Donald Gillies, 31 South Dell

Last address in Lewis: 31 South Dell
Son of Angus and Mary Gillies, of 31, South Dell, Ness, Barvas, Stornoway.
Service unit: 2nd Seaforth Highlanders
Service number: 3/6683
Enlisted at Stornoway
Date of death: 4 October 1917 at the age of 23
Killed in action
Interred: Cement House Cemetery, grave XI. E. 26
Local memorial: North Lewis, Cross
Previously wounded at Ypres in April 1915

Donald is shown in the 1901 census at 51 South Dell, the home of his grandparents John and Margaret (both aged 68), where his parents Angus (39, fisherman) and Mary (38) are also present. Donald's siblings Catherine (12), Margaret (5), Angus (3) and Norman also feature.

His brother Norman served in the Trawler section of the RNR, and survived the war.

From the battalion's war diary
The battalion is in action east of Ypres, conducting the battle of Broodseinde, the last battle of Passchendaele.

The Battalion formed up for attack by zero -1 hour on correct alignment in touch with 1st Hampshire on right and R Dublin Fusiliers on left. Coys were closed up to total depth of 120 yards to get clear of EAGLE trench which would have broken formations. Two leading platoons of each assaulting coy carried trench boards in cue of difficulty being found in crossing water and marsh between starting point and KANGAROO trench and LAUDETBEEK. Platoons were to advance in succession under cover of the creeping barrage at correct distances of 100yards between platoons and 150 yards between coys with moppers coy HQs 50 yards in rear of the platoon of each coy.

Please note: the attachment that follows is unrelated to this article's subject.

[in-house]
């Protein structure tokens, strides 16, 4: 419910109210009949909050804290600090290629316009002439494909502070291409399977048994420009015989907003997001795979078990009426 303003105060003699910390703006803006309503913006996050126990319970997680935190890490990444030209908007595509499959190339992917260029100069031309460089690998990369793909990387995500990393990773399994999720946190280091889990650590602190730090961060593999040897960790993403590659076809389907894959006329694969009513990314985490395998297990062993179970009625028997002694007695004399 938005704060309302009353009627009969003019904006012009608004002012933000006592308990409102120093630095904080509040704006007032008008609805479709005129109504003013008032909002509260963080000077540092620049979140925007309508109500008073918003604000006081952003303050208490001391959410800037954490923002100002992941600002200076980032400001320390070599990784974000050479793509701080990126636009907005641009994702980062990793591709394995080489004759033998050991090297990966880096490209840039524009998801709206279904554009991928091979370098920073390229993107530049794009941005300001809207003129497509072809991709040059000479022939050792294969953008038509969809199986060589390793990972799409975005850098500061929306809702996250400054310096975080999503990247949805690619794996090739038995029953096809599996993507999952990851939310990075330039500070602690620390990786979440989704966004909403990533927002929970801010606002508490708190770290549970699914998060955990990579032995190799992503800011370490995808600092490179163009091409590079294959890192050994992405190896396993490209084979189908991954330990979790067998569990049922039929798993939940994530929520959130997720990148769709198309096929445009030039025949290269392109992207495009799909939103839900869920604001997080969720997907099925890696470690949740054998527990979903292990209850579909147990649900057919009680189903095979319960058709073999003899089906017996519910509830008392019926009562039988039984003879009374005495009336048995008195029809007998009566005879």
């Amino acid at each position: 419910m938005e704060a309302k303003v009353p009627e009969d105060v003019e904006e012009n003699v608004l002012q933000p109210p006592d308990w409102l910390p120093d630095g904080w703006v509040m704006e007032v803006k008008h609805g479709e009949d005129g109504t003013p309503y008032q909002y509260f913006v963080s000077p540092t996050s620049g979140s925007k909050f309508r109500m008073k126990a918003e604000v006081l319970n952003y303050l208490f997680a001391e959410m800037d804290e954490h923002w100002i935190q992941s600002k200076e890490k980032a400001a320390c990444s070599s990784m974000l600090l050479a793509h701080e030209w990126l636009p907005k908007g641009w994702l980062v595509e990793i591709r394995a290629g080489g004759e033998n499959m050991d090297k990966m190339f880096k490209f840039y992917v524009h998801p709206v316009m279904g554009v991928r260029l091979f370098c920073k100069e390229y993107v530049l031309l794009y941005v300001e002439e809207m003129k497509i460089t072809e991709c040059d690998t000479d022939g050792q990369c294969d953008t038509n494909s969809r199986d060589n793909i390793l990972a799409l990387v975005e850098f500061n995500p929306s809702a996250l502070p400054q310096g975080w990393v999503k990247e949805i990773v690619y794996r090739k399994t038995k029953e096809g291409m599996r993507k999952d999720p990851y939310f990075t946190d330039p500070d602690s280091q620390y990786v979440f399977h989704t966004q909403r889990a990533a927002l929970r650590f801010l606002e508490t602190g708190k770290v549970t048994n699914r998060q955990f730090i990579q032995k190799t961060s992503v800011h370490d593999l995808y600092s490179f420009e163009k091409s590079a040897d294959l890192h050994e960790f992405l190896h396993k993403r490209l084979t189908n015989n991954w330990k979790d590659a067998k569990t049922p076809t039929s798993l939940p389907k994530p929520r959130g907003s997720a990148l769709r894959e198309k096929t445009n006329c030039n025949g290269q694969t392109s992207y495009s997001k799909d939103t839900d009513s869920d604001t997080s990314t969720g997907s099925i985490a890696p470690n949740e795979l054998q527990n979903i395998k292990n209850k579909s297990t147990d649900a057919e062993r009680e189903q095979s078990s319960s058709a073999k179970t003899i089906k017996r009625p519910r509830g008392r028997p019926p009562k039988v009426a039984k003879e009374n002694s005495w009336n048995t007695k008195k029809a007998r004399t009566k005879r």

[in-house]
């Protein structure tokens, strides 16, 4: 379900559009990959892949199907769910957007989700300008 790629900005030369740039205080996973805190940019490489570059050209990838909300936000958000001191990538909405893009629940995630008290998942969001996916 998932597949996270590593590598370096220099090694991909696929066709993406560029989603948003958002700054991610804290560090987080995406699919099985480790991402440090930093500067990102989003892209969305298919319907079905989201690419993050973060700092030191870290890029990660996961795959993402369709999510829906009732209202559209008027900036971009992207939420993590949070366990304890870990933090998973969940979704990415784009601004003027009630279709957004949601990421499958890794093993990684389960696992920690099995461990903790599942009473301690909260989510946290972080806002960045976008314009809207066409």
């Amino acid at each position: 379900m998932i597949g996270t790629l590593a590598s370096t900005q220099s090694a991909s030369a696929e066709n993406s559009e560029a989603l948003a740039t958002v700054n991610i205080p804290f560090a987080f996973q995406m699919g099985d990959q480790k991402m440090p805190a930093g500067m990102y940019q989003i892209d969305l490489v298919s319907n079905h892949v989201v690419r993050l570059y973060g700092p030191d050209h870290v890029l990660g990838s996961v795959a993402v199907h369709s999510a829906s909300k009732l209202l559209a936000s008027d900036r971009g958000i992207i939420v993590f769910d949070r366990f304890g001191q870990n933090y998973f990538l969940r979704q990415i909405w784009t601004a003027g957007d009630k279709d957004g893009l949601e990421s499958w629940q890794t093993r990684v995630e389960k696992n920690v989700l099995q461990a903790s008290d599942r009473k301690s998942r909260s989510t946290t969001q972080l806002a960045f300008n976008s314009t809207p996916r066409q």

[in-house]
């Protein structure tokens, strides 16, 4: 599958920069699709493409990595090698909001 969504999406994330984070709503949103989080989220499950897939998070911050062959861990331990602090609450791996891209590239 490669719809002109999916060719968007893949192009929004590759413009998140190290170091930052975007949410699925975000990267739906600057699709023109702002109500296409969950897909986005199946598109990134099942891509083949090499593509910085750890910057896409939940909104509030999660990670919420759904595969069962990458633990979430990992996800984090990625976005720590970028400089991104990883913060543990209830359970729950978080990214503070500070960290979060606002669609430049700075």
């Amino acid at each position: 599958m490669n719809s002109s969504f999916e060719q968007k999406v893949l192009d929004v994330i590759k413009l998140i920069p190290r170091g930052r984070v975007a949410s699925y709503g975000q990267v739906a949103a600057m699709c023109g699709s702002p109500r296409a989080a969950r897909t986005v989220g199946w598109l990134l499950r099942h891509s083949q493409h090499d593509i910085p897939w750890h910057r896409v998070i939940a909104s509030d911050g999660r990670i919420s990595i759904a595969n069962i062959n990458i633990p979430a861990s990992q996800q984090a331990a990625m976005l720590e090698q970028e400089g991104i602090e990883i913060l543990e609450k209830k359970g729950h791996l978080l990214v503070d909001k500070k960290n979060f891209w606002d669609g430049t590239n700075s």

At zero hour (6 am) leading platoons advanced into barrage, but found great difficulty in keeping alignment owin to water forcing them to follow best ground or the marsh. This caused confusion and resulted in formation of assaulting coys being lost, especially on left where the leading wave walked into our own barrage. KANGAROO trench was reached without coys, platoons being able to disentangle themselves enemy who showed resistance being bayonetted and remainder being passed back. A total of about 25 men were taken prisoner on the front up to KANGAROO trench, including several men were killed by enemy barrage fire on their way back. The left assaulting coy came into some resistance and did not take many prisoners. Coy SM Bain killing 15 enemy to his own bayonet. As the advance proceeded coys endeavoured to regain formation but this was found to be impossible owing to confusion and the excited condition of the men. Up to BEEK STREET trench casualties were not heavy, but from that point onwards machine gun fire was encountered, from left flank generally and this fire caused considerable casualties, both coy commanders and 6 of their platoon commanders of the two left coys being put out of action. Continuing their advance towards their objective, the left coy captured the fortified houses and the right coy advance over 19 Metre Hill. The left coys were unable to advance further, where the remaining men established themselves in shell holes.  

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